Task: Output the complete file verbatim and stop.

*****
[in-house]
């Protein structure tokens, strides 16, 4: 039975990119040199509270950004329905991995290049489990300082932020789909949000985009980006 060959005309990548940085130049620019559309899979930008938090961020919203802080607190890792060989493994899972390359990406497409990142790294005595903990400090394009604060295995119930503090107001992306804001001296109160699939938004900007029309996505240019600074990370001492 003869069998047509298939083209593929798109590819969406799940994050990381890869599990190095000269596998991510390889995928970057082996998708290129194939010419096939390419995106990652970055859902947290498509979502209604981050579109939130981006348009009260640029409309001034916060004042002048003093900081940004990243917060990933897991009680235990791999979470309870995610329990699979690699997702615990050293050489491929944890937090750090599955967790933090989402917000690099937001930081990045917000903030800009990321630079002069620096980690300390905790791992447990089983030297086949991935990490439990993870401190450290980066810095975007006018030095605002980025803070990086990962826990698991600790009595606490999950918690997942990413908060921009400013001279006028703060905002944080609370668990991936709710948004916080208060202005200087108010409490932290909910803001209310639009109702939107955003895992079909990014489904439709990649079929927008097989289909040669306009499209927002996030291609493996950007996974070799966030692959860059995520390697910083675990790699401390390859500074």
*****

[in-house]
């Protein structure tokens, strides 16, 4: 039975990119040199509270950004329905991995290049489990300082932020789909949000985009980006 060959005309990548940085130049620019559309899979930008938090961020919203802080607190890792060989493994899972390359990406497409990142790294005595903990400090394009604060295995119930503090107001992306804001001296109160699939938004900007029309996505240019600074990370001492 003869069998047509298939083209593929798109590819969406799940994050990381890869599990190095000269596998991510390889995928970057082996998708290129194939010419096939390419995106990652970055859902947290498509979502209604981050579109939130981006348009009260640029409309001034916060004042002048003093900081940004990243917060990933897991009680235990791999979470309870995610329990699979690699997702615990050293050489491929944890937090750090599955967790933090989402917000690099937001930081990045917000903030800009990321630079002069620096980690300390905790791992447990089983030297086949991935990490439990993870401190450290980066810095975007006018030095605002980025803070990086990962826990698991600790009595606490999950918690997942990413908060921009400013001279006028703060905002944080609370668990991936709710948004916080208060202005200087108010409490932290909910803001209310639009109702939107955003895992079909990014489904439709990649079929927008097989289909040669306009499209927002996030291609493996950007996974070799966030692959860059995520390697910083675990790699401390390859500074």